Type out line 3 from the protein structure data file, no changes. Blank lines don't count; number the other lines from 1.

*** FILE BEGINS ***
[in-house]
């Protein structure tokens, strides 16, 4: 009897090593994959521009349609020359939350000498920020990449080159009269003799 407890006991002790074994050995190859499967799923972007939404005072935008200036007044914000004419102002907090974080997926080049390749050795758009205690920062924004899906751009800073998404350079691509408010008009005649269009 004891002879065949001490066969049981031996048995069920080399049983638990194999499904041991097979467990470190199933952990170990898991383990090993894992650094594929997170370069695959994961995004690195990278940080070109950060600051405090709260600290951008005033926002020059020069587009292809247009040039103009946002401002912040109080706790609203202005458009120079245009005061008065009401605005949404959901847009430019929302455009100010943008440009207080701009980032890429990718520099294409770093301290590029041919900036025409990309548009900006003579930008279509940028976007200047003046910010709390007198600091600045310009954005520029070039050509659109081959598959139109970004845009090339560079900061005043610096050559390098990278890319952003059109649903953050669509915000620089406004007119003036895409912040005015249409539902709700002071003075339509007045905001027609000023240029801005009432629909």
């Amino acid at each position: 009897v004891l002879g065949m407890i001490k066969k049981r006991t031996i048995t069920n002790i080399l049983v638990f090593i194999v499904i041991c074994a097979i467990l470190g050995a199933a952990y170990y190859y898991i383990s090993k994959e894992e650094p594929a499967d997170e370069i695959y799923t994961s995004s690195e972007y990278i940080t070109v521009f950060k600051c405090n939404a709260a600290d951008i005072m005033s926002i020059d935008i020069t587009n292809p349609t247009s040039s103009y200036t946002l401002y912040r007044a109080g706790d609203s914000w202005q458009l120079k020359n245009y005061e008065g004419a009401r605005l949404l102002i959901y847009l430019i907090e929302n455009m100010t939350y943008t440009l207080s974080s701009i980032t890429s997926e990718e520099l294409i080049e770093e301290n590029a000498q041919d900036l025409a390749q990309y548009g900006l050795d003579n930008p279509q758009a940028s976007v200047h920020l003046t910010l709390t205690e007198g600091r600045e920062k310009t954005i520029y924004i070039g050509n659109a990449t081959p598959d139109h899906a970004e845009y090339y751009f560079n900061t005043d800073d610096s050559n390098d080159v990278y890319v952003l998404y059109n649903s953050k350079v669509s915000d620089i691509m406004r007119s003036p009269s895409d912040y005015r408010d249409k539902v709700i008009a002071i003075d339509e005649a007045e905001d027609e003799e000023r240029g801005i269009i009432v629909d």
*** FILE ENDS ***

């Amino acid at each position: 009897v004891l002879g065949m407890i001490k066969k049981r006991t031996i048995t069920n002790i080399l049983v638990f090593i194999v499904i041991c074994a097979i467990l470190g050995a199933a952990y170990y190859y898991i383990s090993k994959e894992e650094p594929a499967d997170e370069i695959y799923t994961s995004s690195e972007y990278i940080t070109v521009f950060k600051c405090n939404a709260a600290d951008i005072m005033s926002i020059d935008i020069t587009n292809p349609t247009s040039s103009y200036t946002l401002y912040r007044a109080g706790d609203s914000w202005q458009l120079k020359n245009y005061e008065g004419a009401r605005l949404l102002i959901y847009l430019i907090e929302n455009m100010t939350y943008t440009l207080s974080s701009i980032t890429s997926e990718e520099l294409i080049e770093e301290n590029a000498q041919d900036l025409a390749q990309y548009g900006l050795d003579n930008p279509q758009a940028s976007v200047h920020l003046t910010l709390t205690e007198g600091r600045e920062k310009t954005i520029y924004i070039g050509n659109a990449t081959p598959d139109h899906a970004e845009y090339y751009f560079n900061t005043d800073d610096s050559n390098d080159v990278y890319v952003l998404y059109n649903s953050k350079v669509s915000d620089i691509m406004r007119s003036p009269s895409d912040y005015r408010d249409k539902v709700i008009a002071i003075d339509e005649a007045e905001d027609e003799e000023r240029g801005i269009i009432v629909d």